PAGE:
Black skins/white languages: artmaking in Western languages by Kurdish migrant women artists
Link for joining the seminar on Teams
Kurdish women from all regions of Kurdistan, Iraq, Iran, Syria and Turkey, are leading the advancement of artistic and cultural productions in Europe with a migratory background and a growing interest in the facets and dynamics of postmodern multiculturalism. Their number has increased particularly with the rising number of the second generation. Rather than producing their artistic productions in their own native language or even trying to maintain their native identity and subjectivity, Kurdish women produce their art in the languages of the host countries, and they do not want their works to be distinguished from non-migrant and non-diasporic artists or intellectuals. However, they and their works are still seen as an eclectic mix of marginal, non-Western or non-European aesthetic paradigms.
In this context, this seminar aims to demonstrate how artistic and cultural productions of Kurdish migrant women, incorporating the fields of visual art, film, theatre and music, are articulated in the host country languages within the opportunity structures of the European nation-states, leading to interrogation of the impact of Western and local knowledge, patriarchy, white privilege and globalisation. It also aims to shed light on the different national migration and gender policies of European states with regard to artistic, cultural and linguistic issues, which encourage the maximisation of well-established networks of educational and intellectual revitalisation, and also reveal the assimilationist policies that restrict the artistic and cultural elites and initiatives. Through the critique of Eurocentrism and ‘whiteness’/ ‘whiteliness’, I will mainly argue that, regardless of the question of artistic intent or the use of European languages, the art produced by Kurdish migrant women becomes politicised not only by their stylistic choices or subject matter, but also as a result of the unique context within which they emerge and the way they are perceived by the audience.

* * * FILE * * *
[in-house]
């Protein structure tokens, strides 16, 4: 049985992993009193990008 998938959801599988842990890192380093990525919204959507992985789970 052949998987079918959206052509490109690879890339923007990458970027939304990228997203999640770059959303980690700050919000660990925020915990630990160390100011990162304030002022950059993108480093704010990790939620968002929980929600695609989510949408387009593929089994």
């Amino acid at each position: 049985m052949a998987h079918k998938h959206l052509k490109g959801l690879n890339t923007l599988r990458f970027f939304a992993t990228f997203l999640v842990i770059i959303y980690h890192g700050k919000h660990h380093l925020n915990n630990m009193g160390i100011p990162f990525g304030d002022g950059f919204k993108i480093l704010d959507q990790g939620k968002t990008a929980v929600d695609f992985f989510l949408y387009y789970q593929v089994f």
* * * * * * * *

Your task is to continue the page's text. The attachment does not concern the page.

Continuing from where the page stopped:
ISCA Departmental Seminar Series Michaelmas 2021
3pm, Fridays (Weeks 2-8) on Teams (link above)
Details will be added here if any of the seminars will also be held in person.
Convened by Elisabeth Hsu and Zuzanna Olszewska